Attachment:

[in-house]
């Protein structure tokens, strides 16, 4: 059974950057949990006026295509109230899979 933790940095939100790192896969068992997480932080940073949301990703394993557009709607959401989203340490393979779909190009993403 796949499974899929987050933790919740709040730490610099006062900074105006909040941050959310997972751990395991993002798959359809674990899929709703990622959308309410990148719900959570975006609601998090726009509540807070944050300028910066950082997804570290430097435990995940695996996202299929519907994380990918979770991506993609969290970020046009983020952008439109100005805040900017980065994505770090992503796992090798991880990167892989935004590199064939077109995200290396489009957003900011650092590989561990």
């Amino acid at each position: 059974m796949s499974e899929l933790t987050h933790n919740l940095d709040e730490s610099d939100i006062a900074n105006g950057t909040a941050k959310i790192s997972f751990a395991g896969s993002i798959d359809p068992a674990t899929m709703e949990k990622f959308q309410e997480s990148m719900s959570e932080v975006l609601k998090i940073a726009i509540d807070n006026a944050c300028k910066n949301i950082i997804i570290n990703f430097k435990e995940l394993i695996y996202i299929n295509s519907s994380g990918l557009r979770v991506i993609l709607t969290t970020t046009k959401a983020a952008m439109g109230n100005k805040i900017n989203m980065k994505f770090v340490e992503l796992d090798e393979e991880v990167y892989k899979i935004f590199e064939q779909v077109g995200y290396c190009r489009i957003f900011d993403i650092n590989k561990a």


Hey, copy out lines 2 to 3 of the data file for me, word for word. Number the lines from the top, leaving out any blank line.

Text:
């Protein structure tokens, strides 16, 4: 059974950057949990006026295509109230899979 933790940095939100790192896969068992997480932080940073949301990703394993557009709607959401989203340490393979779909190009993403 796949499974899929987050933790919740709040730490610099006062900074105006909040941050959310997972751990395991993002798959359809674990899929709703990622959308309410990148719900959570975006609601998090726009509540807070944050300028910066950082997804570290430097435990995940695996996202299929519907994380990918979770991506993609969290970020046009983020952008439109100005805040900017980065994505770090992503796992090798991880990167892989935004590199064939077109995200290396489009957003900011650092590989561990």
């Amino acid at each position: 059974m796949s499974e899929l933790t987050h933790n919740l940095d709040e730490s610099d939100i006062a900074n105006g950057t909040a941050k959310i790192s997972f751990a395991g896969s993002i798959d359809p068992a674990t899929m709703e949990k990622f959308q309410e997480s990148m719900s959570e932080v975006l609601k998090i940073a726009i509540d807070n006026a944050c300028k910066n949301i950082i997804i570290n990703f430097k435990e995940l394993i695996y996202i299929n295509s519907s994380g990918l557009r979770v991506i993609l709607t969290t970020t046009k959401a983020a952008m439109g109230n100005k805040i900017n989203m980065k994505f770090v340490e992503l796992d090798e393979e991880v990167y892989k899979i935004f590199e064939q779909v077109g995200y290396c190009r489009i957003f900011d993403i650092n590989k561990a």